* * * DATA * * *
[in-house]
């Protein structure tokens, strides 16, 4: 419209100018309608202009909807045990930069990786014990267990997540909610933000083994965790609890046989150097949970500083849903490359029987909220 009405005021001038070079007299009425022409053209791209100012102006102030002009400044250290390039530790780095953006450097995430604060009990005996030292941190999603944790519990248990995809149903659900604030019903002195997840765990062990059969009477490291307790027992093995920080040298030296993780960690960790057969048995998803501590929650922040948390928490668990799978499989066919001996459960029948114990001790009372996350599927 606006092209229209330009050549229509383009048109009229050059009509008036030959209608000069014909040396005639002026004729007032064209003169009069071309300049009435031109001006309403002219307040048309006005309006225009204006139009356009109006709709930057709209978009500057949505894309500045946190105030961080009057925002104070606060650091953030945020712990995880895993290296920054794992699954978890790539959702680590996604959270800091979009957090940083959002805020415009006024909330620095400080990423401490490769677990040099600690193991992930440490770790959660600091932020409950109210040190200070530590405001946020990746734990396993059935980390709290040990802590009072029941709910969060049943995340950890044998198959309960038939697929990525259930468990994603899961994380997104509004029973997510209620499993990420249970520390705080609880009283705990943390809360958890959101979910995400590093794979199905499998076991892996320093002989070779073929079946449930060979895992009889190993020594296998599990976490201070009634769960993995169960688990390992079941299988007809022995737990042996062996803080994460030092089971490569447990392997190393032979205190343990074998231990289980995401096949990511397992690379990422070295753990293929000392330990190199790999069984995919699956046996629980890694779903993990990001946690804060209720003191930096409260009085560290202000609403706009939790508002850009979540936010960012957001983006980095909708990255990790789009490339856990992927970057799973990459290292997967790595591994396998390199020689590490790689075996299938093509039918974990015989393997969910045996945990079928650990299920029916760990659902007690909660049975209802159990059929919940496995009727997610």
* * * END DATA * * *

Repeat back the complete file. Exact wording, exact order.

[in-house]
């Protein structure tokens, strides 16, 4: 419209100018309608202009909807045990930069990786014990267990997540909610933000083994965790609890046989150097949970500083849903490359029987909220 009405005021001038070079007299009425022409053209791209100012102006102030002009400044250290390039530790780095953006450097995430604060009990005996030292941190999603944790519990248990995809149903659900604030019903002195997840765990062990059969009477490291307790027992093995920080040298030296993780960690960790057969048995998803501590929650922040948390928490668990799978499989066919001996459960029948114990001790009372996350599927 606006092209229209330009050549229509383009048109009229050059009509008036030959209608000069014909040396005639002026004729007032064209003169009069071309300049009435031109001006309403002219307040048309006005309006225009204006139009356009109006709709930057709209978009500057949505894309500045946190105030961080009057925002104070606060650091953030945020712990995880895993290296920054794992699954978890790539959702680590996604959270800091979009957090940083959002805020415009006024909330620095400080990423401490490769677990040099600690193991992930440490770790959660600091932020409950109210040190200070530590405001946020990746734990396993059935980390709290040990802590009072029941709910969060049943995340950890044998198959309960038939697929990525259930468990994603899961994380997104509004029973997510209620499993990420249970520390705080609880009283705990943390809360958890959101979910995400590093794979199905499998076991892996320093002989070779073929079946449930060979895992009889190993020594296998599990976490201070009634769960993995169960688990390992079941299988007809022995737990042996062996803080994460030092089971490569447990392997190393032979205190343990074998231990289980995401096949990511397992690379990422070295753990293929000392330990190199790999069984995919699956046996629980890694779903993990990001946690804060209720003191930096409260009085560290202000609403706009939790508002850009979540936010960012957001983006980095909708990255990790789009490339856990992927970057799973990459290292997967790595591994396998390199020689590490790689075996299938093509039918974990015989393997969910045996945990079928650990299920029916760990659902007690909660049975209802159990059929919940496995009727997610």